Sonographic Findings: The important criteria for diagnosis of Femoral-Facial Syndrome include significant femoral hypoplasia and at least two of the following four facial features:

  • upslanting eyes
  • hypoplastic alae nasi with short broad-tipped nose
  • long philtrum with thin upper lip
  • small mouth or mandible
  • long philtrum
  • micrognathia
  • cleft palate (9).

Nevertheless other malformations may be present, including skeletal defects and visceral abnormalities (9-10). The list of associated anomalies is long and includes hypoplasia or absence fibulas, dysplasia of the hips, clubfeet, shortening of humeri, and restricted motion of elbows, lower spine abnormalities and posterior tapering of the ribs.

Associated Anomalies: A review of the literature in 1993 disclosed 55 previously published cases, none of them were diagnosed prenatally (7). Tadmor in 1993 described the first antenatal diagnosis of Femoral-Facial Syndrome (9). Since then few cases have been reported (3-5-6-7-10). In 1997, Gillerot et al. reported a case of Femoral-Facial Syndrome with anomalies in the central nervous system that died at four hours of life (heterotopia of the brain, partial agenesis of the corpus callosum) (7). Leal described another case with colpocephaly, partial agenesis of corpus callosum, hypoplasia of the falx cerebri and absent septum pellucidum (4).

Differential Diagnosis: The main differential diagnosis to be considered in our fetus includes Caudal Regression Syndrome or aneuploidy. The differentiation between Femoral-Facial Syndrome from Caudal Regression Syndrome (both of them have been associated with maternal diabetes) may be difficult since they have overlapping features (8). According to some authors, Femoral-Facial Syndrome may be classified as a form of Caudal Regression Syndrome and not as a separate entity. The features recognized only in the Femoral-Facial Syndrome are essentially the facial characteristics.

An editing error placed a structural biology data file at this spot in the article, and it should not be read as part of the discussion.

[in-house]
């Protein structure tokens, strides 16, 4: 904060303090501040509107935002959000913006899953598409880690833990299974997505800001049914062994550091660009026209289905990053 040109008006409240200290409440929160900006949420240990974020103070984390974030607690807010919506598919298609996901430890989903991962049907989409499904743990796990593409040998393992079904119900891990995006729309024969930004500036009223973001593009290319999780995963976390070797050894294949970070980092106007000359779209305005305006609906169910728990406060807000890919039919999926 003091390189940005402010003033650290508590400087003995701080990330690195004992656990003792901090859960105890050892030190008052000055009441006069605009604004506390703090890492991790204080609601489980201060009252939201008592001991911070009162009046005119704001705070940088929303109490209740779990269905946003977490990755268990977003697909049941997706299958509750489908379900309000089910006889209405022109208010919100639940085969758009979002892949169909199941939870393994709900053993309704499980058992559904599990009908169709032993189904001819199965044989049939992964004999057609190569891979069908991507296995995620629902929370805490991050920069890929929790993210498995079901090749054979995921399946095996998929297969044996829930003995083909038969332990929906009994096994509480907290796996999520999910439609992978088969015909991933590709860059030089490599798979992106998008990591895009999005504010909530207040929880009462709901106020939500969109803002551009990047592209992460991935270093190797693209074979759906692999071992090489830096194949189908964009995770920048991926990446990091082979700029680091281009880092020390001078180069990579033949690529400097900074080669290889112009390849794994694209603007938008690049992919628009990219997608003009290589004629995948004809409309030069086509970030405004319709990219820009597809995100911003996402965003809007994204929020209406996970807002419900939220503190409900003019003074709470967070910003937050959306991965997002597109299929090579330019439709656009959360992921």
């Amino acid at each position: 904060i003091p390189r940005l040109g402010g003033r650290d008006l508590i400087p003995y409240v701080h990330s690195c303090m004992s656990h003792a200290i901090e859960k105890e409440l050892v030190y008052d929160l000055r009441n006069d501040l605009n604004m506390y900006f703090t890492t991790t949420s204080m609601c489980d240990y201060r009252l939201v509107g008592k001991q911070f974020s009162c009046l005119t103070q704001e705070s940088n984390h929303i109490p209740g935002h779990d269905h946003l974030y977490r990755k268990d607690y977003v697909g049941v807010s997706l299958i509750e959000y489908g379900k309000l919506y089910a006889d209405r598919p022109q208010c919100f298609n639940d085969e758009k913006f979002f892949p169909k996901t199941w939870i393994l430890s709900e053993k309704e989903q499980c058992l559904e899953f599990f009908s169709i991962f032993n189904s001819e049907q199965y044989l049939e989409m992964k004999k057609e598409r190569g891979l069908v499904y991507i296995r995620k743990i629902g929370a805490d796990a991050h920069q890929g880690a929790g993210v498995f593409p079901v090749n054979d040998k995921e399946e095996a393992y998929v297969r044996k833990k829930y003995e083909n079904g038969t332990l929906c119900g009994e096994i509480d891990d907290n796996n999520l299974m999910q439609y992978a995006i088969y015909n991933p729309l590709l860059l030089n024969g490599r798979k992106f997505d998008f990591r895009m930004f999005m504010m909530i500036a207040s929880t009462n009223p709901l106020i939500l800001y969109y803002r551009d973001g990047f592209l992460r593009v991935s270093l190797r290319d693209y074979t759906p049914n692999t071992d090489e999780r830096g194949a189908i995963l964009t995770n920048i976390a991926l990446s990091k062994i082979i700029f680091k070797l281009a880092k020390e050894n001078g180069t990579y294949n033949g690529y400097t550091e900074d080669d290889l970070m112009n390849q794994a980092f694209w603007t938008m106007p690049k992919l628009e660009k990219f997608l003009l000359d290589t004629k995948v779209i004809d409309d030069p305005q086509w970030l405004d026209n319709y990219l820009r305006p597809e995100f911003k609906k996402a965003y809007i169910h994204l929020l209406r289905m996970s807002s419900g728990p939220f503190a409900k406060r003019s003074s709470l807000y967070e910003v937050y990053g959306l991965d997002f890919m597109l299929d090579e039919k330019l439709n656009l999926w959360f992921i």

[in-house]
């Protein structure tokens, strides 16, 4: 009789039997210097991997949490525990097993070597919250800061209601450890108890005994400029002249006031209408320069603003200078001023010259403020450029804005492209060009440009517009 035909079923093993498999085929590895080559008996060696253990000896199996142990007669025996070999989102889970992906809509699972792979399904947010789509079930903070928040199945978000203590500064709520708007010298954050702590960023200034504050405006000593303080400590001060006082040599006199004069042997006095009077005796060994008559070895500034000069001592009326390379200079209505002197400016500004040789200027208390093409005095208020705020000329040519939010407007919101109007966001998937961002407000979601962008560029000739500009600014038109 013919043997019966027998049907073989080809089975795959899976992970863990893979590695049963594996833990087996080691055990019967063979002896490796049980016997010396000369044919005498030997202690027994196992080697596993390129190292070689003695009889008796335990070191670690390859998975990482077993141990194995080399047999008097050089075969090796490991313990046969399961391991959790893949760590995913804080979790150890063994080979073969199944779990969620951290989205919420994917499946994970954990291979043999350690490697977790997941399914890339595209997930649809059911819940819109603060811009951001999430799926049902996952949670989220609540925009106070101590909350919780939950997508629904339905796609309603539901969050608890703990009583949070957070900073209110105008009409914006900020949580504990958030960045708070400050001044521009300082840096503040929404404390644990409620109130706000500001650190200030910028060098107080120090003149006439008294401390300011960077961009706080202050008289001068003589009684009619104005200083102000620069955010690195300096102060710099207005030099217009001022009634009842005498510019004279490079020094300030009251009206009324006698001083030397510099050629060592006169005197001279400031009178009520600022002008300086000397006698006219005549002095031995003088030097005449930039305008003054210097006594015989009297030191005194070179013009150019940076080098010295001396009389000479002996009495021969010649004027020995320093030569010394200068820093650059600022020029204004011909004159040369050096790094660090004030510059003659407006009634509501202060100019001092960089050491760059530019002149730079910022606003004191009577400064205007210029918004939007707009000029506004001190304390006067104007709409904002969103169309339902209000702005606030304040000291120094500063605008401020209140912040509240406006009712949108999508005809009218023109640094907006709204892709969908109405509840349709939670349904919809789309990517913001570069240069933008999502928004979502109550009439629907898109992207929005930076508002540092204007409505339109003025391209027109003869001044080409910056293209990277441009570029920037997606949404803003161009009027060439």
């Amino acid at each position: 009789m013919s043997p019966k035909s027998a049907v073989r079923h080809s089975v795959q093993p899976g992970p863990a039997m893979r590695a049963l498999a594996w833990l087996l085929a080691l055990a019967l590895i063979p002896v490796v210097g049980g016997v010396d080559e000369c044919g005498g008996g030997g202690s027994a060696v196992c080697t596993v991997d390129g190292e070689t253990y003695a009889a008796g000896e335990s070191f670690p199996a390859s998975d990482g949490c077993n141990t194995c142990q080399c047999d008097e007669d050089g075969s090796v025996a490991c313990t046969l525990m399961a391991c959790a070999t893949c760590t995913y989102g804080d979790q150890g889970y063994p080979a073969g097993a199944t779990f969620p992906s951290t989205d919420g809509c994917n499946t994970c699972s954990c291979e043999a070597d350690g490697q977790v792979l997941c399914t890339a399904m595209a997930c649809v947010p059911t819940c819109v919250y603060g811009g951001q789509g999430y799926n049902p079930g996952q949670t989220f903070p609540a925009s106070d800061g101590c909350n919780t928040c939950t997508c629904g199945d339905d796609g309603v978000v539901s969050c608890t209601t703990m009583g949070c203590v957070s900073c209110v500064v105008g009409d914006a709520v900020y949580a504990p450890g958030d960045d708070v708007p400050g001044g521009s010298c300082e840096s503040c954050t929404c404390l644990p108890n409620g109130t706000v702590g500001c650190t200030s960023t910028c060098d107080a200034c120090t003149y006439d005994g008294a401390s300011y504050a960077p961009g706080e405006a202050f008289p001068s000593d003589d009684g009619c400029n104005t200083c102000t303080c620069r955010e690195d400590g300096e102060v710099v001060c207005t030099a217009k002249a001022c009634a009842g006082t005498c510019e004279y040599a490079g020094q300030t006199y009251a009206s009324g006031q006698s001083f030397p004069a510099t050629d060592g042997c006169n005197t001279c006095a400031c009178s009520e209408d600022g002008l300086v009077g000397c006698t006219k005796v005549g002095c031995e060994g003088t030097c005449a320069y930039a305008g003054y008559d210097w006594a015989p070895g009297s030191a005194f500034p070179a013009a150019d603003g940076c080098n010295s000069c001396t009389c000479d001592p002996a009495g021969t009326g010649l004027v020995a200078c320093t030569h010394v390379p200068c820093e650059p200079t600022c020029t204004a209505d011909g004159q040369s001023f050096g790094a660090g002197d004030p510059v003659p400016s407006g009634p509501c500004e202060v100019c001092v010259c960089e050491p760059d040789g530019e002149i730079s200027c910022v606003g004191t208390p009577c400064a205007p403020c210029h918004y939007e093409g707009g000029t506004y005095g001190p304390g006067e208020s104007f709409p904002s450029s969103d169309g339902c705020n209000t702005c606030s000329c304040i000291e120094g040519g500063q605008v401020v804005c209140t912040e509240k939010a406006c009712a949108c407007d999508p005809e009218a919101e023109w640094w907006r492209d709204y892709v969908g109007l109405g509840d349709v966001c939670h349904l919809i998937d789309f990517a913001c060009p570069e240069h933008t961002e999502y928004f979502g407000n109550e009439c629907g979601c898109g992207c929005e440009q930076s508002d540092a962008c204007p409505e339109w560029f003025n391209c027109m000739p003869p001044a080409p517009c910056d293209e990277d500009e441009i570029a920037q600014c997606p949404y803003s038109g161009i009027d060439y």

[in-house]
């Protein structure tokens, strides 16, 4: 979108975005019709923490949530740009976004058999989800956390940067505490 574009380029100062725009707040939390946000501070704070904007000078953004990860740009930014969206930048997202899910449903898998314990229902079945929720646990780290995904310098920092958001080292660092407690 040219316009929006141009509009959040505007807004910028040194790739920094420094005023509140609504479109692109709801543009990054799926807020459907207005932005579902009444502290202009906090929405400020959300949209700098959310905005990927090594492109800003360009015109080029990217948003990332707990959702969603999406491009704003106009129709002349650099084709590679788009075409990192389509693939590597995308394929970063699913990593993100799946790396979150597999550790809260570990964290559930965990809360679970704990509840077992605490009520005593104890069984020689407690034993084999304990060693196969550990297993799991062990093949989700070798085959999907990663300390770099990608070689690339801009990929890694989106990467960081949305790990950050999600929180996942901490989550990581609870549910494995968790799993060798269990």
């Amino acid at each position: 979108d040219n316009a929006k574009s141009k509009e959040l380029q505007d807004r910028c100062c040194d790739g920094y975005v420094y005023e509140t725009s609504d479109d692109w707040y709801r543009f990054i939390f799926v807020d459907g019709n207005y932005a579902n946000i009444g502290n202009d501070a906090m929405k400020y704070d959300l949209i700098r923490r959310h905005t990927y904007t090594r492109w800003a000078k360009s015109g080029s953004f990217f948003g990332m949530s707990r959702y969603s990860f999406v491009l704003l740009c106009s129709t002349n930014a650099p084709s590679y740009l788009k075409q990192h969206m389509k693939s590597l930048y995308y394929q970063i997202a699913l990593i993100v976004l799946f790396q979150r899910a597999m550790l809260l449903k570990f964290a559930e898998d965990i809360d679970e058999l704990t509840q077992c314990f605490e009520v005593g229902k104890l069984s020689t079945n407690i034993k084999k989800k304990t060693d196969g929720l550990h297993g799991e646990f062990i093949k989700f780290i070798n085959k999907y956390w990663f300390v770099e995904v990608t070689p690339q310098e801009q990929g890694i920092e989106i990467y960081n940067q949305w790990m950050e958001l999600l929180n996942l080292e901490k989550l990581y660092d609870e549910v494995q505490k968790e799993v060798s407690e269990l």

Caudal Regression Syndrome is characterized by structural abnormalities of the caudal end adherent structure due to a disruption in the caudal portion of the neural tube early in pregnancy (agenesis or dysgenesis of the sacrum, abnormal vertebral bodies of the lumbar spine, pelvic deformities). Femoral hypoplasia, club feet, flexion contractures of the lower extremities and decreased movements of the lower extremities are possible. Renal, gastro-intestinal and genital anomalies can be associated. The differentiation between Femoral-Facial Syndrome and Caudal Regression Syndrome can also be made if facial and upper extremity abnormalities are detected. The patients with Caudal Regression Syndrome often suffer from extensive neurologic, orthopedic and urologic disabilities (8).

Another differential diagnosis include thanatophoric dysplasia, achondrogenesis and achondroplasia.

Femur Fibula Ulna syndrome is an asymmetrical abnormality of upper and lower limbs, including hypoplasia and aplasia of the femur and fibula, absence of fingers or arms, para-axial hemimelia of the ulna and fibula of the humerus (12-13-14). However, the facies is normal. Camptomelic dysplasia is characterized by abnormal curvature of the long bones, mimicking fractures particularly of the lower extremities such as femur and tibia. Other features are micrognathia, hypertelorism, cleft palate, short ribs, bell-shaped thorax, absence or hypoplasia of the fibula and scapulae (15).

Management: The prognosis of Femoral-Facial Syndrome is related to complications due to physical limitations. Infants with the disease have normal intelligence (8). Most complications arise from small stature and limited function of the lower limbs. Problems with feeding and speech development may also arise due to facial abnormalities. Other complications as recurrent urinary tract infection and incontinence have also been reported (6). However, in cases without serious complications, the life span is usually normal. Nevertheless when detected before viability, the option of termination of pregnancy should be offered.